India and China joined forces on Tuesday in saying they firmly rejected the EU's "unilateral" decision to impose a carbon tax on air travel.
The European Union (EU) imposed the tax with effect from January 1, but no airline will face a bill until 2013 after this year's carbon emissions have been tallied.
"We strongly oppose the EU's unilateral trade measure in the name of climate change," India's environment minister Jayanthi Natarajan told reporters at the conclusion of the BASIC Ministerial Meeting on Climate Change in New Delhi.
The meeting was attended by representatives of the BASIC group -- Brazil, South Africa, India and China.
Earlier in the month, China barred its airlines from complying with what many opponents consider a tax.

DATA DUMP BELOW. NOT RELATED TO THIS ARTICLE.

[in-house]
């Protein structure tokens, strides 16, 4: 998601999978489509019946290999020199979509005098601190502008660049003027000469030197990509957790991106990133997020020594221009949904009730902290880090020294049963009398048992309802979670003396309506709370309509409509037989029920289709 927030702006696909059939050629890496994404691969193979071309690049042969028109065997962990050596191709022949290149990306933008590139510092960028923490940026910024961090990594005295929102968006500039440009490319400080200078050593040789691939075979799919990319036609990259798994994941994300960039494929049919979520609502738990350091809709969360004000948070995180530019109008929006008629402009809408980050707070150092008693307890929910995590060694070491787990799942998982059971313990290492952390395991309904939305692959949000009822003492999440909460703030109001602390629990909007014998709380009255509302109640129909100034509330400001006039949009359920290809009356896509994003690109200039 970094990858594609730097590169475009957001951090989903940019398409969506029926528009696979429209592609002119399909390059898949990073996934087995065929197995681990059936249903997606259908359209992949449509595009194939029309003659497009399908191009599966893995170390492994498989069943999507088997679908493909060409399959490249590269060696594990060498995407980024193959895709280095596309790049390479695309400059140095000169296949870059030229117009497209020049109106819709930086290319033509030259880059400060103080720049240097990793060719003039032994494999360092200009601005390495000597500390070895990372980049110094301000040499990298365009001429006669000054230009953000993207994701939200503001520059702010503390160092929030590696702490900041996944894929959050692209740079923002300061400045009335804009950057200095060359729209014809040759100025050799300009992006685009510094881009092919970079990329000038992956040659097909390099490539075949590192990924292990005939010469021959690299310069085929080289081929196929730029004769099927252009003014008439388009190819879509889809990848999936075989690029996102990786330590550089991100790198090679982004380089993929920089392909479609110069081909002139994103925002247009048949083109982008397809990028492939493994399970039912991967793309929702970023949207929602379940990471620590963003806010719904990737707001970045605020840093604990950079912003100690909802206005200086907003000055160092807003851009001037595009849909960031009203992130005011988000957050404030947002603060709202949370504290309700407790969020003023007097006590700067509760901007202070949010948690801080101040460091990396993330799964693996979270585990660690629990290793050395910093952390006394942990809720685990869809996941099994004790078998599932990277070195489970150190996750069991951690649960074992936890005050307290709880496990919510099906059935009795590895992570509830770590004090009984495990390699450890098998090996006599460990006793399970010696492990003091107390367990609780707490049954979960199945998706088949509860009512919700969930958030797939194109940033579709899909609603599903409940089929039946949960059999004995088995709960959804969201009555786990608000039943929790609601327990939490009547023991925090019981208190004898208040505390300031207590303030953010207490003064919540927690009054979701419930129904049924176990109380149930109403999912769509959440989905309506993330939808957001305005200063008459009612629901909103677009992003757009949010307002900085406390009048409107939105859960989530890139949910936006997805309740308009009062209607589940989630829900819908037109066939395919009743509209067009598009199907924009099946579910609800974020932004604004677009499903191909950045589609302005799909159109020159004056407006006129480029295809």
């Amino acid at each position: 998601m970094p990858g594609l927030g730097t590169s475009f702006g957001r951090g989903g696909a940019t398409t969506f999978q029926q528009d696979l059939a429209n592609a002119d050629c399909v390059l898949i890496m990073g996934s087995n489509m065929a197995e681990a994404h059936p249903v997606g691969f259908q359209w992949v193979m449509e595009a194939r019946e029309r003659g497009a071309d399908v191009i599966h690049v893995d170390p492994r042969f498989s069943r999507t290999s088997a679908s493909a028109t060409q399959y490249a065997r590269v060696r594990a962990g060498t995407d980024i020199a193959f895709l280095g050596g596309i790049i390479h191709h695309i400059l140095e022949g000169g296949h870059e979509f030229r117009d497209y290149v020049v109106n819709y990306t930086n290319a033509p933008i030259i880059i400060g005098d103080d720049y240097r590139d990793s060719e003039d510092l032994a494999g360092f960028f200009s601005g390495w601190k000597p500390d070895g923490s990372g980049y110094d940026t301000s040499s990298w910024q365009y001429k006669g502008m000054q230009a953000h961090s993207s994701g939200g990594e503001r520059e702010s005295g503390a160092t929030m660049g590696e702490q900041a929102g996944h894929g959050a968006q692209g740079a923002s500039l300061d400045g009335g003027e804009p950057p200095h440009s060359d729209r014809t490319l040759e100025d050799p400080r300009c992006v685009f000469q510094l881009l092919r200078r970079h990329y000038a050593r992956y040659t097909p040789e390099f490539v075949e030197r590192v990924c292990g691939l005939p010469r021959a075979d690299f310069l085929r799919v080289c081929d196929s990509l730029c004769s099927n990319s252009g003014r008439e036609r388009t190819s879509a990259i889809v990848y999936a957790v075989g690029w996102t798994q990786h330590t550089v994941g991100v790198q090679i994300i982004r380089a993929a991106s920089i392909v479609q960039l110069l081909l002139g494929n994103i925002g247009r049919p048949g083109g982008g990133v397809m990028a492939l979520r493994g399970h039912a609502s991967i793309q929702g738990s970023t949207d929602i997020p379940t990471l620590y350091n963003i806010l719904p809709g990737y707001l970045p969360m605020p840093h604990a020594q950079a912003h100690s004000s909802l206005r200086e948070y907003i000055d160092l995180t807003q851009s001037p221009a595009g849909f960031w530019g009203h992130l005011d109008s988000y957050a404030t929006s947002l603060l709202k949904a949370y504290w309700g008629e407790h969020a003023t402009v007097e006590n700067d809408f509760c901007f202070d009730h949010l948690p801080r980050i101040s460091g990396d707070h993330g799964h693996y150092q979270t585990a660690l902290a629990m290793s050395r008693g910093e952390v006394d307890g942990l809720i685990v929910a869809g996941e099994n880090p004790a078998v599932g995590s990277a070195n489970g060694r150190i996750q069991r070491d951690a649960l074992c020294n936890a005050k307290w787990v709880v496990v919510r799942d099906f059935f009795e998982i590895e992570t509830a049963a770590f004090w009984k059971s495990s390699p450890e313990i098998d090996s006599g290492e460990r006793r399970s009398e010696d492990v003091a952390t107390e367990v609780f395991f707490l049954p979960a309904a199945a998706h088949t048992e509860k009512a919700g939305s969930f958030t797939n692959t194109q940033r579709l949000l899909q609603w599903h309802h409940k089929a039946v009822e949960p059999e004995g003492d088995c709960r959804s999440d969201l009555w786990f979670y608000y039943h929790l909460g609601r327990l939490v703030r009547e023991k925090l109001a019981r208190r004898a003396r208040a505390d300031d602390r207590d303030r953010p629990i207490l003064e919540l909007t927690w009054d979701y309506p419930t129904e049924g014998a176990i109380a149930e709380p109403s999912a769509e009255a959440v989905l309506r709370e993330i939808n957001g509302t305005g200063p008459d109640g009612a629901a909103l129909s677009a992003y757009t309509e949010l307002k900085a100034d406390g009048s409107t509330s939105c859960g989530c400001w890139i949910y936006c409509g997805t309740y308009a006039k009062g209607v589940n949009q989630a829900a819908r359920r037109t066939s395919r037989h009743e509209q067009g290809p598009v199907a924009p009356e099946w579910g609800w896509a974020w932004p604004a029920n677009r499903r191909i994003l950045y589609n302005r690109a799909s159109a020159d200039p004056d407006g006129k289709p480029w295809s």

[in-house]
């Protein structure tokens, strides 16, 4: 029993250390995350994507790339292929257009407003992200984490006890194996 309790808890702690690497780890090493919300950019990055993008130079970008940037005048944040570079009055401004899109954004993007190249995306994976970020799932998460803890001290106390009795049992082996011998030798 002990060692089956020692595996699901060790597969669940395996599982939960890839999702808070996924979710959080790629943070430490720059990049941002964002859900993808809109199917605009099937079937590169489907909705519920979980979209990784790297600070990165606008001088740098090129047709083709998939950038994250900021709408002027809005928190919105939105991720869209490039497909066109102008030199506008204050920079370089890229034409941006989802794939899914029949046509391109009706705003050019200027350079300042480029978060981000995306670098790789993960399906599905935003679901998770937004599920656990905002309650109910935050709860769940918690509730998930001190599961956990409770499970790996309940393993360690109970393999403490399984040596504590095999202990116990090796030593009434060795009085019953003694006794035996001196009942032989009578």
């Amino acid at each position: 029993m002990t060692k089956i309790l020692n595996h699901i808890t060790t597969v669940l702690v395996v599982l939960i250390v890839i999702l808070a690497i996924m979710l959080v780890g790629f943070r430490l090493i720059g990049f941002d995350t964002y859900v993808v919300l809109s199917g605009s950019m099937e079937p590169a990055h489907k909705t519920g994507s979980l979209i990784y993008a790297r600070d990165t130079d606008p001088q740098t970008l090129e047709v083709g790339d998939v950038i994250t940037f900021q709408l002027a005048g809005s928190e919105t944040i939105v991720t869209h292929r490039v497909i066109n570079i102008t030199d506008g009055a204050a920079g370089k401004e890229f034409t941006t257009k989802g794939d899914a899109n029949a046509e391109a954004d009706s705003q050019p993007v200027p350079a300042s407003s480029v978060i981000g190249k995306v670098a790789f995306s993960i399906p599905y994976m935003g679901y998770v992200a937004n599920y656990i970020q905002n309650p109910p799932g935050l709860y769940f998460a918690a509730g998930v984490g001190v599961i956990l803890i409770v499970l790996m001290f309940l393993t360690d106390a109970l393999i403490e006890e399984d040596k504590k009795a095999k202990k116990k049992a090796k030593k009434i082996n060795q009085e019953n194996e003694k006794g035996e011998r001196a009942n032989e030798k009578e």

"This decision by the EU will seriously jeopardise (our efforts to) tackle the international efforts to climate change," said China's top climate negotiator Xie Zhenhua.
The EU has said the carbon tax will help the 27-nation EU bloc achieve its goal of cutting emissions by 20 percent by 2020 and that it will not back down on the plan.
The EU argues that the cost for airlines is manageable, estimating that the scheme could prompt carriers to add between 4.0 and 24 euros ($32) to the price of a round-trip long-haul flight.
Explore further: EU rebukes US Congress over airline emissions rules